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acerunner 05-11-2010 07:18 PM

Moving gas furnace & water heater together
 
I would like to move my furnace & water heater (both natural gas fired) closer together. Currently furnace is located in a bathroom adjacent to the garage. Water heater is located in the garage about 12ft away from the furnace. The exhaust vents from both meet at the center to a T vent and goes up through the roof. Both are not direct vented.

I'm replacing the furnace (gonna get a pro to do it), so I thought I'd take this chance to relocate the furnace to a less awkward location. I'd like to basically move the furnace and water heater to the center where the vent goes up the roof and build a "utility closet" there. It makes sense to me since they both require the same rough-ins (gas pipe, exhaust air, & intake air if I choose a direct vent model), and I can just split them with Ys or Ts.

Other than the clearance requirements for the individual appliances by themselves, is there anything to watch out for when placed together? Clearances between the two? Any code issues with sharing the pipes & vents?

I have future plans of creating a hallway to lead from main living space to the bathroom area, which will run right by the "utility closet" such that the access door to the utility closet is accessed in the hallway, making it part of livable space. Is there anything that should be done different when installing furnace & water heater in livable space?

yuri 05-11-2010 07:36 PM

ALL depends on local and state gas and building codes and we don't know them. I would get some Pro advice from a gas fitter and a local renovator or go to/phone city hall and see if you can talk to someone in the mechanical/building inspections dept.

beenthere 05-12-2010 05:27 AM

The utility room would need a solid door. Or else it will take combustion air from your living space. Which increases your heating bill, and lowers your humidity in the winter.

I think you'll need a contractor on site to tell you what can and can't be done(space constraints). Along with a code check.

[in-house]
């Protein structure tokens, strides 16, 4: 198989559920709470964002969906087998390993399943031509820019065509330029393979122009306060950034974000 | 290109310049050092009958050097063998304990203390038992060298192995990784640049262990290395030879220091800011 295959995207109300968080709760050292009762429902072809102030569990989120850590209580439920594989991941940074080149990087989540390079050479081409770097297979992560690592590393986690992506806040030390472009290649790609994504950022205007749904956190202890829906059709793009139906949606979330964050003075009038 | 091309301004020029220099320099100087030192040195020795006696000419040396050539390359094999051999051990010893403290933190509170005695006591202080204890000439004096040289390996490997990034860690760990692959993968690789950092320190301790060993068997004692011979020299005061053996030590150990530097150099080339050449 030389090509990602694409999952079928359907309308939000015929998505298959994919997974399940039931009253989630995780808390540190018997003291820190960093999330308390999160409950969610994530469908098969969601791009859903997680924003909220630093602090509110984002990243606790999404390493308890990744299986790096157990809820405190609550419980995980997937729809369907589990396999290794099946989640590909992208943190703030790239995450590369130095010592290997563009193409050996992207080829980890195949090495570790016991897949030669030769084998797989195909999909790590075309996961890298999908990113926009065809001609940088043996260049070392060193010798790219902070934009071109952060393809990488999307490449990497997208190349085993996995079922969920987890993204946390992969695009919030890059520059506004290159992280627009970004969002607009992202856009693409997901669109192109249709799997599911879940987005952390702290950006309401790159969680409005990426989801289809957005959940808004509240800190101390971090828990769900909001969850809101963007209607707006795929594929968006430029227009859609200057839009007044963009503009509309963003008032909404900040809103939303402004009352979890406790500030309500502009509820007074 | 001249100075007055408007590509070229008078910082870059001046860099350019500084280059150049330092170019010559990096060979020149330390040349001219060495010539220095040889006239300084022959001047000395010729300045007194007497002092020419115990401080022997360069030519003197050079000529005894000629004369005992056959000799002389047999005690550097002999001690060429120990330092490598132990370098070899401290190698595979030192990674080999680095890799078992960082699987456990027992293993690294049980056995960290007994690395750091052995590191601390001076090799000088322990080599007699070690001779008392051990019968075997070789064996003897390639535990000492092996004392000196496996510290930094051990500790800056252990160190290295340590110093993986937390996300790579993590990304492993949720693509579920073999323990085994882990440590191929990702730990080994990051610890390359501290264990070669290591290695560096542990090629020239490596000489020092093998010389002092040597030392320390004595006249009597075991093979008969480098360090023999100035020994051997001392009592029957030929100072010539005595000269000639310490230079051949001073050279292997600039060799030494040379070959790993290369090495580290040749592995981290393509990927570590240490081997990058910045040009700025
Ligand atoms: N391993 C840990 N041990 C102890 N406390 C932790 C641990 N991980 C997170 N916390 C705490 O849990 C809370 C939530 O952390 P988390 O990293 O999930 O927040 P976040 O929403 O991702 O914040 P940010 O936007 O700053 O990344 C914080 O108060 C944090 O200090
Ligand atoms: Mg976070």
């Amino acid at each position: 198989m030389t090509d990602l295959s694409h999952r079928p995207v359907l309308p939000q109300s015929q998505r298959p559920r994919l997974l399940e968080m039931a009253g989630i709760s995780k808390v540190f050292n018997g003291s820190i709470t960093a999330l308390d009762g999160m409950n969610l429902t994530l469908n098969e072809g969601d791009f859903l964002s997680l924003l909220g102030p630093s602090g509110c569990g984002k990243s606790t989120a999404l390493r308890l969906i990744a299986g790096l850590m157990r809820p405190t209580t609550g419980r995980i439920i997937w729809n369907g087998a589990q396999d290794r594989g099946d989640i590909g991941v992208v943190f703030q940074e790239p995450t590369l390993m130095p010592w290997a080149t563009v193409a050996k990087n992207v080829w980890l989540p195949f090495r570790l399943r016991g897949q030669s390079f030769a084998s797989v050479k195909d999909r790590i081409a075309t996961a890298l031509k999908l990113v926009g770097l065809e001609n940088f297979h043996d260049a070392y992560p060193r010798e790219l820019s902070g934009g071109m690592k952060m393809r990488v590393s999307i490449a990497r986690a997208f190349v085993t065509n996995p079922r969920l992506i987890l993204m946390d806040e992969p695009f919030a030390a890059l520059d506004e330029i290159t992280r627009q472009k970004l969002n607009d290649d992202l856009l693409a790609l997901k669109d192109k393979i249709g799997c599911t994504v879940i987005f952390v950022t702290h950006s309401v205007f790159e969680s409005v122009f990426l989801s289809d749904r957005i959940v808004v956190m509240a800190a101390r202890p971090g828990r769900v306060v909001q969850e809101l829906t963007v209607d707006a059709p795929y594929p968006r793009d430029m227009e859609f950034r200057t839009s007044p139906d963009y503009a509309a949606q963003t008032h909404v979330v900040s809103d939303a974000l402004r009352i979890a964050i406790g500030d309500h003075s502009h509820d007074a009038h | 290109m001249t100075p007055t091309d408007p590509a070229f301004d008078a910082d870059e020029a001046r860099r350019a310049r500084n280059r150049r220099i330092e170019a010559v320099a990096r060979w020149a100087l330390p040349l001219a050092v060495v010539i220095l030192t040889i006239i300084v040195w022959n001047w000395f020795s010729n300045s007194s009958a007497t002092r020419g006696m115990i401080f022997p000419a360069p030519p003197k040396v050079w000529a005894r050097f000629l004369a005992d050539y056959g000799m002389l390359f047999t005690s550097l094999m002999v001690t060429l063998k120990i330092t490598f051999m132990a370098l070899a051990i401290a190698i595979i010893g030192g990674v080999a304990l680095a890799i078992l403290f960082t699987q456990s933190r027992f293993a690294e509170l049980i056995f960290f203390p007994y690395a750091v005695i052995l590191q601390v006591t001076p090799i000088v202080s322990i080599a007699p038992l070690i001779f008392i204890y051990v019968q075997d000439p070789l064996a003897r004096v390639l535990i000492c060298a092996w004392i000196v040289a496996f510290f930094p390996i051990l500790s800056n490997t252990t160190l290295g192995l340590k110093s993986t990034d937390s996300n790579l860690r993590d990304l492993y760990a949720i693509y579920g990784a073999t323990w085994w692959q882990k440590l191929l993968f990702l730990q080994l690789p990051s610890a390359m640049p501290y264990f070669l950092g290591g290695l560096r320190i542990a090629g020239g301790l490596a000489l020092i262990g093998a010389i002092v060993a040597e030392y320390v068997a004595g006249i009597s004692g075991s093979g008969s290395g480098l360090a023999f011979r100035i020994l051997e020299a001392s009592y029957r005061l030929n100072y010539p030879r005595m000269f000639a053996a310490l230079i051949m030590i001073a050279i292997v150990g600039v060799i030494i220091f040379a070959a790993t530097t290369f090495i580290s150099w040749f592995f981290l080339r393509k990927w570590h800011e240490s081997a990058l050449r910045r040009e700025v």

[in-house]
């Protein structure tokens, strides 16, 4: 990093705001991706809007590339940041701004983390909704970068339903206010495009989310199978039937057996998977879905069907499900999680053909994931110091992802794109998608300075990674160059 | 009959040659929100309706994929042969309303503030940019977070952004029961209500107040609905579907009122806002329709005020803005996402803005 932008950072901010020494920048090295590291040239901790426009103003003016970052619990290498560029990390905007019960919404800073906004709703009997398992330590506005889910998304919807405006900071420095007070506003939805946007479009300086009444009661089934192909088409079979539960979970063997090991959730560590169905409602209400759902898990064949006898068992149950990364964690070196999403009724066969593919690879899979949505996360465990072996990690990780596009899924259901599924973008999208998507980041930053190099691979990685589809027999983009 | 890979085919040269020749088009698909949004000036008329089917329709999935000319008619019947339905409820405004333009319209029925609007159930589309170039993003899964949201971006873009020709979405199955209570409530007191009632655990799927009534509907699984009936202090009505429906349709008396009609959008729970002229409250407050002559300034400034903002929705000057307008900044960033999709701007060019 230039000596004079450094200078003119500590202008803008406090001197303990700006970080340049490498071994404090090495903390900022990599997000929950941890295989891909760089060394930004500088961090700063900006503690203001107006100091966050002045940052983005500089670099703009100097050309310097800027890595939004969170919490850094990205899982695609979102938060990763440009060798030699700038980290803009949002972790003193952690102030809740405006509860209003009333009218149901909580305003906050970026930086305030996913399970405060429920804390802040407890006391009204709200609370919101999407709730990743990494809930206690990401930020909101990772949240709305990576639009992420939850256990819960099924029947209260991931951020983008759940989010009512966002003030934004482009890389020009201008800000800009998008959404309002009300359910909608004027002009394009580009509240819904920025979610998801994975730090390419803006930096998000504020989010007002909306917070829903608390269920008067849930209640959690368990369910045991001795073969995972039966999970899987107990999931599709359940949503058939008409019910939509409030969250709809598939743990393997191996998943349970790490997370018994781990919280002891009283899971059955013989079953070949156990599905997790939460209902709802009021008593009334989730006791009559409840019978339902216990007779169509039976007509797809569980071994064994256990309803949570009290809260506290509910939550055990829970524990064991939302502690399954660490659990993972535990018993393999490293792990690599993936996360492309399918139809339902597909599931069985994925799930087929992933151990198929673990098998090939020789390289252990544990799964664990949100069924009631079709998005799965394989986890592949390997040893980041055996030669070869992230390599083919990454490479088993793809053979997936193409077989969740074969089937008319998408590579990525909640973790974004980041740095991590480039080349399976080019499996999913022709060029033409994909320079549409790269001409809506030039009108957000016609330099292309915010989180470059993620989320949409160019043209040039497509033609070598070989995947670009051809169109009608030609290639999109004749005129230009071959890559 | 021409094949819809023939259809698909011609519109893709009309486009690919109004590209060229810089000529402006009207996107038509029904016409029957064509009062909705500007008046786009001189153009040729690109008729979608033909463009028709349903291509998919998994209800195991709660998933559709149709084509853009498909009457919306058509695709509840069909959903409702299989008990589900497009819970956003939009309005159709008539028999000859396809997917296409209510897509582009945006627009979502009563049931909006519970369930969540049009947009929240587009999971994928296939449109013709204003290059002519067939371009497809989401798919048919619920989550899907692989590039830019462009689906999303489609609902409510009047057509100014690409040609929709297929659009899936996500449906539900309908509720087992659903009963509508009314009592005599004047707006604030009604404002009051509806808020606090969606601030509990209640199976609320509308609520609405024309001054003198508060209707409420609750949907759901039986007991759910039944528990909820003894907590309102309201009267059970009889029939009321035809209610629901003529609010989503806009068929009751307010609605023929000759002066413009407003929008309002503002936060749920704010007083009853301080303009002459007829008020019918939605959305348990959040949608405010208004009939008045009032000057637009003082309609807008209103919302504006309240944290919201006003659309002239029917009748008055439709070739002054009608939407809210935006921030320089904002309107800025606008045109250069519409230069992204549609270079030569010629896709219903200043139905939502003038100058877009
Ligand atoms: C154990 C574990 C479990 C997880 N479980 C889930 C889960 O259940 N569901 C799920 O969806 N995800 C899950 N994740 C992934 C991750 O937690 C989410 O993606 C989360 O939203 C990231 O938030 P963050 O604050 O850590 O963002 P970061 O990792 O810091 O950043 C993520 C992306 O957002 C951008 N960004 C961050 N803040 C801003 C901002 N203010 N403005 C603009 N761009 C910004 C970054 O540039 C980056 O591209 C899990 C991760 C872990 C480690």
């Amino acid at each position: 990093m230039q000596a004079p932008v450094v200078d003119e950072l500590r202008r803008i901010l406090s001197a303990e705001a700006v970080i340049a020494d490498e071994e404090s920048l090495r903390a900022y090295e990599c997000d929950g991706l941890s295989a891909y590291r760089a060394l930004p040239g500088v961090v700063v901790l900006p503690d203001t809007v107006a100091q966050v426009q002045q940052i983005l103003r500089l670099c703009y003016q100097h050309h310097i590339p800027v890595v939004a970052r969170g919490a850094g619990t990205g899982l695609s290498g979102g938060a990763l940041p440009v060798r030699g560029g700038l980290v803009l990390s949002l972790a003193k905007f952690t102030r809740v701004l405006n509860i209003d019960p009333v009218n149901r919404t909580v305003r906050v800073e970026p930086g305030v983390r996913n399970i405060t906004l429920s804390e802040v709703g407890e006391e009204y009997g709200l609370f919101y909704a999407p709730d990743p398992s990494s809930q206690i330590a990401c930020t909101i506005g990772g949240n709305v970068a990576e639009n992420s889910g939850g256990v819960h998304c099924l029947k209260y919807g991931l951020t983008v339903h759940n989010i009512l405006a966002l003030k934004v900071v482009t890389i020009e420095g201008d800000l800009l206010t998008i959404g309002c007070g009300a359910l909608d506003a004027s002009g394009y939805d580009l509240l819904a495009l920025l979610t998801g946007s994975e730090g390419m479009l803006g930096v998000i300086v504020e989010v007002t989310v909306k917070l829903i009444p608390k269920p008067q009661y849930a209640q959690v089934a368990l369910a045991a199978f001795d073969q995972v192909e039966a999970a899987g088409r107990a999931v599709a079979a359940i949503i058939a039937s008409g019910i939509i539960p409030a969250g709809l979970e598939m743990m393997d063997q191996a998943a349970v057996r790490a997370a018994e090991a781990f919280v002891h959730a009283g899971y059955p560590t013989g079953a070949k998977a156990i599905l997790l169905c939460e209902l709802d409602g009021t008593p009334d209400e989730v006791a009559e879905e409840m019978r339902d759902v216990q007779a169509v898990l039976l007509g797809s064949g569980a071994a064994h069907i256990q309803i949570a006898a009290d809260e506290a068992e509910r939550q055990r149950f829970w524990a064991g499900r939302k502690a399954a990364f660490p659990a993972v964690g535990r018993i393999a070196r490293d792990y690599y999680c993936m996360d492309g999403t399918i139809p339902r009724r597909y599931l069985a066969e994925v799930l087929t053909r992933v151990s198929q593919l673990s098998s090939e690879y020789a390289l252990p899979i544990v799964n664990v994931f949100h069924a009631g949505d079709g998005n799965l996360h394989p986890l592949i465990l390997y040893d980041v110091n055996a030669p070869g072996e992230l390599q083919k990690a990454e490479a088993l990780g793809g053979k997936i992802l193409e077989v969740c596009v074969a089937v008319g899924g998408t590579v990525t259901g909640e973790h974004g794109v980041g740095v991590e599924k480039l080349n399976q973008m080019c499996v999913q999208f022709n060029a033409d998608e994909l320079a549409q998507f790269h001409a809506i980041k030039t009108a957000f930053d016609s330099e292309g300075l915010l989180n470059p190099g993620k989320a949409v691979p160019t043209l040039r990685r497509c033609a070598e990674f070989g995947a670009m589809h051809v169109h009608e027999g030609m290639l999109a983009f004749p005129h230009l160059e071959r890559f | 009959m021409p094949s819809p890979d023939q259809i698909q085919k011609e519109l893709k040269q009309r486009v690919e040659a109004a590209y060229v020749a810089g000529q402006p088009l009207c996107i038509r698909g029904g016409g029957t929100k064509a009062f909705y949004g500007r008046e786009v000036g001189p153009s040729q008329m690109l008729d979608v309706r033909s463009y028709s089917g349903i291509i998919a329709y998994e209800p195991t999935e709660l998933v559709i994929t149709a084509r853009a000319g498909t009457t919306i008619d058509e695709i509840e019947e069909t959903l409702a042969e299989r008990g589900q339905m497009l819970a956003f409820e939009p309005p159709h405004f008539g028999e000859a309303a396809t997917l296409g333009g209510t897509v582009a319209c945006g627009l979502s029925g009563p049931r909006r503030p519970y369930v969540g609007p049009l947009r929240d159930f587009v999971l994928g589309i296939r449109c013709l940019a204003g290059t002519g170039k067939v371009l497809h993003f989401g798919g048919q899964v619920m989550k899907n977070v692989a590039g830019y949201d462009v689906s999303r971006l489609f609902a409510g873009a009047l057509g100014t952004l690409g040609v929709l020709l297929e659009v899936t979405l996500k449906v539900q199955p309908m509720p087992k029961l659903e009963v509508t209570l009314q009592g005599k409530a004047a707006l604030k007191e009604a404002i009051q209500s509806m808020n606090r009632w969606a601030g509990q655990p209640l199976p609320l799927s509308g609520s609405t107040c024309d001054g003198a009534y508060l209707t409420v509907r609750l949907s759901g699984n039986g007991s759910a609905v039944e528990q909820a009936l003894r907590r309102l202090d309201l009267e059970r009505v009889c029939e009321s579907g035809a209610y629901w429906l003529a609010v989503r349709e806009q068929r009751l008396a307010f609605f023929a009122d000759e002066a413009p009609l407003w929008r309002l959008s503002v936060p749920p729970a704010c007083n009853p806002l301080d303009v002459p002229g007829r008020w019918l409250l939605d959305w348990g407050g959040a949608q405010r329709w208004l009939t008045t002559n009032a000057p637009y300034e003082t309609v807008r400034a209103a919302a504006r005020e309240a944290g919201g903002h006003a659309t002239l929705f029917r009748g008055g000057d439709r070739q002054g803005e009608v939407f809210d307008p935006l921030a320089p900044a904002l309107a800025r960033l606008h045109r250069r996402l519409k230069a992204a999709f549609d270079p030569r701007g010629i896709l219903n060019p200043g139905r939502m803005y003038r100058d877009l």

acerunner 05-13-2010 01:28 PM

Quote:

Originally Posted by beenthere (Post 440725)
The utility room would need a solid door. Or else it will take combustion air from your living space. Which increases your heating bill, and lowers your humidity in the winter.

I think you'll need a contractor on site to tell you what can and can't be done(space constraints). Along with a code check.

even if direct vented? Will the solid door need weatherstripping/gasket to seal it?

yes, i think this job will go to a pro.

beenthere 05-13-2010 06:50 PM

Weather stripping to keep the cold combustion air in the room. And CO from being drawn into the house.

Direct vent units. Each require their own separate combustion air, and exhaust pipe. So you would need to run a new pipes, instead of teeing like you said.

acerunner 06-02-2010 04:27 PM

talked to an HVAC guy today.

1) he didn't understand the term "direct vent", is that not the correct terminology in the industry? I had to describe it as a pipe inside a pipe where the outer is for intake air, then he said "oh that's for 95% only".

2) if doing a closet with 95% furnace that draws air from outside through the direct vent, he said the closet still needs to also have air supply from somewhere for "combustion air". That confused me, I thought the intake air is what's used for combustion. Then he explains that it's to prevent the vacuum effect when you open the closet door. Is this correct?

3) He also said my house approx 1800sq ft (1100 upstairs, 700 downstairs) would require about 90000btu. That seems awfully high to me, even using the 40btu per sqft rule.


Quote: